Breaking the Link: Interoceptive Exposure for Panic – Part 7 of an 8-Part Series
Some people often speak about the “Mind-Body connection” as if our minds and our bodies are somehow two separate parts of how we experience life. However, the uncomfortable experience of panic symptoms is one of the clearest ways we know that mind and body are inextricably linked, one and the same.
This is especially the case for people who experience panic in very physiological ways.
However, many if not most of these “symptoms” of panic are things that we experience on a regular basis, even when not in the throws of panic. For example:
- We may experience a raised heart rate and shortness of breath when walking up stairs in our own home, jogging, or while watching exciting film and television.
- We may experience sweating when walking or jogging, when the weather is hot, or when lifting or moving heavy items.
- We can experience dizziness when getting up from a sitting or lying down position, when turning around to look at something behind us, or looking up at the sky.
Most people have these sensations while going about their routine daily lives, and probably don’t think twice about them. But the difference for someone who tends to panic is that the raised heart rate, shortness of breath, sweating, and/or dizziness are associated with extreme anxiety, and can become warning signals.
When these otherwise ordinary and harmless physiological experiences become linked with anxious thoughts and feelings, the panic cycle can build up. We begin to automatically assume that these sensations signal the onset of a panic episode – even when at another point in our lives, we wouldn’t have worried about them at all.
It’s this interpretation that we place on these sensations that can quickly create anxiety, which in turn, spirals back into elevated sensations and hooks us onto a path towards another episode.
One important technique for breaking down that association between sensations and anxiety is to purposely create those physiological sensations, relearn that they are safe, and regain confidence in one’s ability to experience those sensations without significant anxiety. This is called Interoceptive exposure, and is done in a measured and methodical way.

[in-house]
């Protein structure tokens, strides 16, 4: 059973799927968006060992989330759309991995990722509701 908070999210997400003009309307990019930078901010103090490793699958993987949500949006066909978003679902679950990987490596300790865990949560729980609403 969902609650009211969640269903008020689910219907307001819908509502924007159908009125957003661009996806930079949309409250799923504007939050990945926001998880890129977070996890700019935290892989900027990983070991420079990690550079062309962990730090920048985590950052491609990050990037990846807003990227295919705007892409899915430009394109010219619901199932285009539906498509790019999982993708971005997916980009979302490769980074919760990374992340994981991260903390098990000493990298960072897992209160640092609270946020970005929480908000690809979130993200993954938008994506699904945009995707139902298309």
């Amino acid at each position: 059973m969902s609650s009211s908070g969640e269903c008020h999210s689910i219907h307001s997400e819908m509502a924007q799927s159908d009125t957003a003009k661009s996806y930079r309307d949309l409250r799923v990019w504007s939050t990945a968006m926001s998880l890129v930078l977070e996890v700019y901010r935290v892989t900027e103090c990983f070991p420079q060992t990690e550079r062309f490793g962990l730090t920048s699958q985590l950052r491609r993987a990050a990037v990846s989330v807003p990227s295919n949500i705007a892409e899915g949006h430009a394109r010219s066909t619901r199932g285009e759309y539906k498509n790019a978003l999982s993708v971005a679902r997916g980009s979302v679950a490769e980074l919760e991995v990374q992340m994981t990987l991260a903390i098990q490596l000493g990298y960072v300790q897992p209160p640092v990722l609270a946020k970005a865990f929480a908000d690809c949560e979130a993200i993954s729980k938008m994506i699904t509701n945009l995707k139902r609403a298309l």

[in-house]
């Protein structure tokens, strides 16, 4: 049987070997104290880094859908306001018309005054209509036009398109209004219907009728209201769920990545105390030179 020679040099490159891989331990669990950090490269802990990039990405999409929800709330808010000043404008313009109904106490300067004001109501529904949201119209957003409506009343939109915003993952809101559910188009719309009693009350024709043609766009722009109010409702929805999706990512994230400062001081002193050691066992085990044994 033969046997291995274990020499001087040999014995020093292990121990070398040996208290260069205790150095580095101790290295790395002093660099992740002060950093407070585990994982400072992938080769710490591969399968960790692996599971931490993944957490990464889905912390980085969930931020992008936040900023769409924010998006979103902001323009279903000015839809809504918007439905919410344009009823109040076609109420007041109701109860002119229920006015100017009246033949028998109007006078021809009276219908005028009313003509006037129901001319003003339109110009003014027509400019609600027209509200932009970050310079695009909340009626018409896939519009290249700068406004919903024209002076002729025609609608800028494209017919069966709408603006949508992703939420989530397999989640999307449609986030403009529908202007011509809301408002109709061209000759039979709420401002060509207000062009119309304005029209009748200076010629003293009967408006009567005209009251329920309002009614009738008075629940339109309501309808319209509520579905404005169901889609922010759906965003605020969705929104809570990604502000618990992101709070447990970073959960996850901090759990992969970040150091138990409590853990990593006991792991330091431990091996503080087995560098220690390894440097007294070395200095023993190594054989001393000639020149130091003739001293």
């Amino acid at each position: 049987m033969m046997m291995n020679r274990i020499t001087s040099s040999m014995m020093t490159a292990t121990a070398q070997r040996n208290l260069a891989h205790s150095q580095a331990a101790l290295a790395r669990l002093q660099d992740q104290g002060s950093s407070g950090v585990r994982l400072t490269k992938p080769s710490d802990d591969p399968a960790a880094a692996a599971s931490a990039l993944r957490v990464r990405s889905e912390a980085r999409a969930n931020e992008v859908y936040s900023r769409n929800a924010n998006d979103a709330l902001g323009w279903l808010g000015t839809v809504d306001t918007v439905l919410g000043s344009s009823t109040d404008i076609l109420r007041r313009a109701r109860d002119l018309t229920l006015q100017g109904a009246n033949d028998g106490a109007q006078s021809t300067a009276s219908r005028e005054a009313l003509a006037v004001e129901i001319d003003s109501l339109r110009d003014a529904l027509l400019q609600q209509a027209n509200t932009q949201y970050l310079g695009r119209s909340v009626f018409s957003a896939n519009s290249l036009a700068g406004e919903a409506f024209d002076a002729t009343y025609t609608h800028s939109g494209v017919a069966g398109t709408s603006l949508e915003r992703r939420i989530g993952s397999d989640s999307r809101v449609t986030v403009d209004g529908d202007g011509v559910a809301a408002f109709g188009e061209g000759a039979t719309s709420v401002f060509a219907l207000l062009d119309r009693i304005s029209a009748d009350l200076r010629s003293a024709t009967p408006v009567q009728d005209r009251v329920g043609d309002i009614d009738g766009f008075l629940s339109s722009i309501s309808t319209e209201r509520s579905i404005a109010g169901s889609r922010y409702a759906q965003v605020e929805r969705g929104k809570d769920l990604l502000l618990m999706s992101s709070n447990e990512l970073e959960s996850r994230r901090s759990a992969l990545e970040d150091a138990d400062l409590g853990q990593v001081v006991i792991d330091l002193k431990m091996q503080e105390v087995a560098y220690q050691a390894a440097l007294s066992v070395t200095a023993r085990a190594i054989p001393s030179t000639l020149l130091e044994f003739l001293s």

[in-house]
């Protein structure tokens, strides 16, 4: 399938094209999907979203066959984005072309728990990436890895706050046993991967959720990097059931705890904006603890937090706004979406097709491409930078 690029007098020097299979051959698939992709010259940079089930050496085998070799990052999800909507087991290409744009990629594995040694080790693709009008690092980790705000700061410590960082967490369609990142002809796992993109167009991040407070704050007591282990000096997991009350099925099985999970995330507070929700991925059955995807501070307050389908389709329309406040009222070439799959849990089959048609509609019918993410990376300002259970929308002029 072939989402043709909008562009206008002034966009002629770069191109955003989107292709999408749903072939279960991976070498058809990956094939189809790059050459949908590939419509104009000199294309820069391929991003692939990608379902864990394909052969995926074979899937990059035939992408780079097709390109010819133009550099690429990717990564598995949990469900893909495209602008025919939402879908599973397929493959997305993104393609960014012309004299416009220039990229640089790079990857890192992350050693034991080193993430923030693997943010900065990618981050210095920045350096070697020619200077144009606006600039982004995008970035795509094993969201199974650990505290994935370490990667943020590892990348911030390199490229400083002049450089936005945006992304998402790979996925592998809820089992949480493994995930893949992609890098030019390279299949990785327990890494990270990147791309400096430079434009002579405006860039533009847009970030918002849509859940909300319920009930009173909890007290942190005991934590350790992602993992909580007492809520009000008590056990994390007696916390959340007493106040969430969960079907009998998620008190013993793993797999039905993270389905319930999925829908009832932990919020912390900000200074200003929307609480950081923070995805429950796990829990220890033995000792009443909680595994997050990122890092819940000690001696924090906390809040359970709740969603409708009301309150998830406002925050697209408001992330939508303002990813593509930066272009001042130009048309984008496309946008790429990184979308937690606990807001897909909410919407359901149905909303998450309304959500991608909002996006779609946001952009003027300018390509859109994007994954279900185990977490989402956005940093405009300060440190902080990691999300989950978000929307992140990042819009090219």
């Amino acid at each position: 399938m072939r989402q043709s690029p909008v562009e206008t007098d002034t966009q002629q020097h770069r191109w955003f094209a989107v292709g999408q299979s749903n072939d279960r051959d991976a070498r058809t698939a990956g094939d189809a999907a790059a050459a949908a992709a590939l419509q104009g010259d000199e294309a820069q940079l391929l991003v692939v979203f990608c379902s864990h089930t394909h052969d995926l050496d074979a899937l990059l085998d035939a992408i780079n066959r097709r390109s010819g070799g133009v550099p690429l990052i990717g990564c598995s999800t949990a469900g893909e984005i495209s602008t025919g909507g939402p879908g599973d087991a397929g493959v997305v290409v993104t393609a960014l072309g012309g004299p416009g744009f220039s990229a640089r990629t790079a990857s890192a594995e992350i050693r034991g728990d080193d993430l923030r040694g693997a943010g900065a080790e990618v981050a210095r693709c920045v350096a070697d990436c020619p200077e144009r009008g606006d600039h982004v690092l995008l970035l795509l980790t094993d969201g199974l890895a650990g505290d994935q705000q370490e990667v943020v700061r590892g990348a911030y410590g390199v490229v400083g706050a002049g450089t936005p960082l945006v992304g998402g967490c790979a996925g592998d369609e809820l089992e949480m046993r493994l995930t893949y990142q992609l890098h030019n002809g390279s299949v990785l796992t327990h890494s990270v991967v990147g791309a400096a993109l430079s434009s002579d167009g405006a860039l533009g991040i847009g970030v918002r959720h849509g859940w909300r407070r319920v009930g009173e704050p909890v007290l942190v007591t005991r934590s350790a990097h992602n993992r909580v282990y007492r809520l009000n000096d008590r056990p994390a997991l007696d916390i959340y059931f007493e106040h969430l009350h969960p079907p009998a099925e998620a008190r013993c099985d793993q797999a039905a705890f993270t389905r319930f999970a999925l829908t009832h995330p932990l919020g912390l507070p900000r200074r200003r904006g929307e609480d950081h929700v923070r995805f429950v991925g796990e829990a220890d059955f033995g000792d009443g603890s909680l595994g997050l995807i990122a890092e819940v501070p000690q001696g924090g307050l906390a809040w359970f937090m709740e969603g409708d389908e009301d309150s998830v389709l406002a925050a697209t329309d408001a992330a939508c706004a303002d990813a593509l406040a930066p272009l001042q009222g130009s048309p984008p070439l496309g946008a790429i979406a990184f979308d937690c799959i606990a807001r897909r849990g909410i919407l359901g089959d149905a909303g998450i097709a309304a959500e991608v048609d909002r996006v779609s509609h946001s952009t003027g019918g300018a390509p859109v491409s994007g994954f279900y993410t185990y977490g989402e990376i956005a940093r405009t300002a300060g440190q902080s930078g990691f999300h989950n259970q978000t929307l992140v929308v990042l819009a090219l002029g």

Common examples of interoceptive exposures include:
- Shaking your head from side to side for 30 seconds (to simulate dizziness)
- Swallowing quickly 10 times (to simulate tightness in your throat, or breathlessness)
- Breathing through a straw for 30 seconds (to simulate shortness of breath, chest tightness)
- Breathing in short, quick breaths for 60 seconds (to simulate hyperventilation)
- Jogging in place for 60 seconds (to generate a raised heart rate, feelings of heat)
- Holding one’s breath for 30 seconds (to simulate lightheadedness)
- Spinning around in a chair, starting with just 2-3 times (to simulate dizziness)
- Placing your head between your legs for 30 seconds, and then quickly sitting up (to simulate disorientation, or nausea)
The reason why Interoceptive exposure is effective is that repeated, safe, and intentional practice of the exercises above starts to convince a panic sufferer that these sensations do not necessarily lead to panic, and can be tolerated safety. Confidence can then start to rebuild that a big spike in anxiety is not lurking behind these common every day sensations.
Tips for success with Interoceptive Exposure
- The amount of time you start with for any of these exposure exercises (above) can be adjusted to find a starting point if necessary. For example, some people may find that shaking their head from side to side for just 5 seconds (rather than 30) is a very difficult exercise to start with.
- Consistency is key. As with any exposure, repeated and intentional exposure helps accelerate the process of re-learning that these sensations can be tolerated, and do not necessarily lead to panic episodes.
- Increase the level of difficulty. Again, successful exposure may start small, but should increase in difficulty as lower levels of anxiety become well tolerated. In the previous example of shaking one’s head sided to side to induce dizziness, you could start the exercise by practicing for 5 (or even less) seconds at a time, until the induced anxiety decreases dramatically. Then, consider doing the exercise for an incrementally longer period (e.g. 10 seconds), and build up from there.
Interoceptive exposure can be done by oneself, though starting out can be helpful to do in the safe company of a Cognitive Behavioral Therapist. It is a safe and effective way to sever the automatic connection between physiological symptoms and anxiety leading to panic.
Read the rest of this blog series about how Cognitive Behavior Therapy can help reduce your panic symptoms:
Part 1 addressed the different ways people may experience panic attacks
Part 2 addressed an often unrecognized reason why we panic
Part 3 discussed the most common unhelpful ways that people cope with panic
Part 4 discussed the best way to cope with a panic attack
Part 5 described the power of language and labeling with regard to panic episodes
Part 6 highlighted the benefit of Mindfulness in treatment for panic
Part 8 describes live “In vivo” exposure strategies for panic
Martin Hsia, Psy.D. is the Clinical Director of CBT SoCal, and specializes in helping people with OCD, Anxiety, and Insomnia in Glendale, CA.